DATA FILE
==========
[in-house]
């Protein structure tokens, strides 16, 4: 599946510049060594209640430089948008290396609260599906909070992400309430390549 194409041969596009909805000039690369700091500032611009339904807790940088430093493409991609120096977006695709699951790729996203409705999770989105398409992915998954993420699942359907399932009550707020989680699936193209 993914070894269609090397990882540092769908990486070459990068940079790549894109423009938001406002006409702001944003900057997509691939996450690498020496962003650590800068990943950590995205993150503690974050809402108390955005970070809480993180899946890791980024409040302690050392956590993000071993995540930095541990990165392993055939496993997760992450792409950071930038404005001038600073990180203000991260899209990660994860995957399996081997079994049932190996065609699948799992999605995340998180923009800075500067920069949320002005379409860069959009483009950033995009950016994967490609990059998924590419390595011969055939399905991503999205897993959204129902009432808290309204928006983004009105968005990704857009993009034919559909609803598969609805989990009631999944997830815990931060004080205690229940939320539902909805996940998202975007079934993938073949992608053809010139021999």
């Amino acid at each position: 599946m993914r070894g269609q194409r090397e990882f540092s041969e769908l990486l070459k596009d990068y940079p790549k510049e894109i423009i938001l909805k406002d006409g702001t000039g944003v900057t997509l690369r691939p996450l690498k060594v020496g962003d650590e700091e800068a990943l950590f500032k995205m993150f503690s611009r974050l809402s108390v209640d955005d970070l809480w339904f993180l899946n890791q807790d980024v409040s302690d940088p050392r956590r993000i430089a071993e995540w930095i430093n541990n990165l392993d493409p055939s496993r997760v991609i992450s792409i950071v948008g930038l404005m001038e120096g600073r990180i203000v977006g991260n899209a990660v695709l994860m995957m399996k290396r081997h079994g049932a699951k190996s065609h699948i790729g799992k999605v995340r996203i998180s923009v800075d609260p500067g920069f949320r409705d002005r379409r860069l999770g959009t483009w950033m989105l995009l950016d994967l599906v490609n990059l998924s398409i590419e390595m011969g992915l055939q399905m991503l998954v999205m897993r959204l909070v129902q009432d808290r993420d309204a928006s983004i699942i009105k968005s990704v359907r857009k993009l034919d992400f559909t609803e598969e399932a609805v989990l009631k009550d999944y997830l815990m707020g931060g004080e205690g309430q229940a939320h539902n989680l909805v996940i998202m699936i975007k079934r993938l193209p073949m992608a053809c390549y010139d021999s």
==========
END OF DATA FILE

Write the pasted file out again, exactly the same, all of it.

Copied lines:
[in-house]
């Protein structure tokens, strides 16, 4: 599946510049060594209640430089948008290396609260599906909070992400309430390549 194409041969596009909805000039690369700091500032611009339904807790940088430093493409991609120096977006695709699951790729996203409705999770989105398409992915998954993420699942359907399932009550707020989680699936193209 993914070894269609090397990882540092769908990486070459990068940079790549894109423009938001406002006409702001944003900057997509691939996450690498020496962003650590800068990943950590995205993150503690974050809402108390955005970070809480993180899946890791980024409040302690050392956590993000071993995540930095541990990165392993055939496993997760992450792409950071930038404005001038600073990180203000991260899209990660994860995957399996081997079994049932190996065609699948799992999605995340998180923009800075500067920069949320002005379409860069959009483009950033995009950016994967490609990059998924590419390595011969055939399905991503999205897993959204129902009432808290309204928006983004009105968005990704857009993009034919559909609803598969609805989990009631999944997830815990931060004080205690229940939320539902909805996940998202975007079934993938073949992608053809010139021999």
């Amino acid at each position: 599946m993914r070894g269609q194409r090397e990882f540092s041969e769908l990486l070459k596009d990068y940079p790549k510049e894109i423009i938001l909805k406002d006409g702001t000039g944003v900057t997509l690369r691939p996450l690498k060594v020496g962003d650590e700091e800068a990943l950590f500032k995205m993150f503690s611009r974050l809402s108390v209640d955005d970070l809480w339904f993180l899946n890791q807790d980024v409040s302690d940088p050392r956590r993000i430089a071993e995540w930095i430093n541990n990165l392993d493409p055939s496993r997760v991609i992450s792409i950071v948008g930038l404005m001038e120096g600073r990180i203000v977006g991260n899209a990660v695709l994860m995957m399996k290396r081997h079994g049932a699951k190996s065609h699948i790729g799992k999605v995340r996203i998180s923009v800075d609260p500067g920069f949320r409705d002005r379409r860069l999770g959009t483009w950033m989105l995009l950016d994967l599906v490609n990059l998924s398409i590419e390595m011969g992915l055939q399905m991503l998954v999205m897993r959204l909070v129902q009432d808290r993420d309204a928006s983004i699942i009105k968005s990704v359907r857009k993009l034919d992400f559909t609803e598969e399932a609805v989990l009631k009550d999944y997830l815990m707020g931060g004080e205690g309430q229940a939320h539902n989680l909805v996940i998202m699936i975007k079934r993938l193209p073949m992608a053809c390549y010139d021999s």